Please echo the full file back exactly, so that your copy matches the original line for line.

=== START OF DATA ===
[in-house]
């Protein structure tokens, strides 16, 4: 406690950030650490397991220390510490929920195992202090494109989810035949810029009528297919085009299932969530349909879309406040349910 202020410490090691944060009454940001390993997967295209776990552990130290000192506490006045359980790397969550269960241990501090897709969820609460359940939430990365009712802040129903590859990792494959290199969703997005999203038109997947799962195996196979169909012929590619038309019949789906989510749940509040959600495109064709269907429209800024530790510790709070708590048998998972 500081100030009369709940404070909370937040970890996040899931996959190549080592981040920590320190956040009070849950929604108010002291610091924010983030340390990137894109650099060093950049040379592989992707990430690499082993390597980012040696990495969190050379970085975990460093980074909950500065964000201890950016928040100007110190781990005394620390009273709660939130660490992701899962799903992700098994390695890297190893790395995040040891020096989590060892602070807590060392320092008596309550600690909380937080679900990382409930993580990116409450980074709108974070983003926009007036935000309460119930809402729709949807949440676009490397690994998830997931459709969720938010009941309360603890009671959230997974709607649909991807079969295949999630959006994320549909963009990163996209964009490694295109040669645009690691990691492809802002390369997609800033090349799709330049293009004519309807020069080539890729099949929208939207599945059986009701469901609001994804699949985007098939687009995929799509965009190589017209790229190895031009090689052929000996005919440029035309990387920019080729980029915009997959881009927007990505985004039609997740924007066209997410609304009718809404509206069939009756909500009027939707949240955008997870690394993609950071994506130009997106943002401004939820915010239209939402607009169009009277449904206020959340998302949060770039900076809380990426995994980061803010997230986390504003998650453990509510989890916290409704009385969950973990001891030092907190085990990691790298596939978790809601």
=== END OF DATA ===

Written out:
[in-house]
């Protein structure tokens, strides 16, 4: 406690950030650490397991220390510490929920195992202090494109989810035949810029009528297919085009299932969530349909879309406040349910 202020410490090691944060009454940001390993997967295209776990552990130290000192506490006045359980790397969550269960241990501090897709969820609460359940939430990365009712802040129903590859990792494959290199969703997005999203038109997947799962195996196979169909012929590619038309019949789906989510749940509040959600495109064709269907429209800024530790510790709070708590048998998972 500081100030009369709940404070909370937040970890996040899931996959190549080592981040920590320190956040009070849950929604108010002291610091924010983030340390990137894109650099060093950049040379592989992707990430690499082993390597980012040696990495969190050379970085975990460093980074909950500065964000201890950016928040100007110190781990005394620390009273709660939130660490992701899962799903992700098994390695890297190893790395995040040891020096989590060892602070807590060392320092008596309550600690909380937080679900990382409930993580990116409450980074709108974070983003926009007036935000309460119930809402729709949807949440676009490397690994998830997931459709969720938010009941309360603890009671959230997974709607649909991807079969295949999630959006994320549909963009990163996209964009490694295109040669645009690691990691492809802002390369997609800033090349799709330049293009004519309807020069080539890729099949929208939207599945059986009701469901609001994804699949985007098939687009995929799509965009190589017209790229190895031009090689052929000996005919440029035309990387920019080729980029915009997959881009927007990505985004039609997740924007066209997410609304009718809404509206069939009756909500009027939707949240955008997870690394993609950071994506130009997106943002401004939820915010239209939402607009169009009277449904206020959340998302949060770039900076809380990426995994980061803010997230986390504003998650453990509510989890916290409704009385969950973990001891030092907190085990990691790298596939978790809601």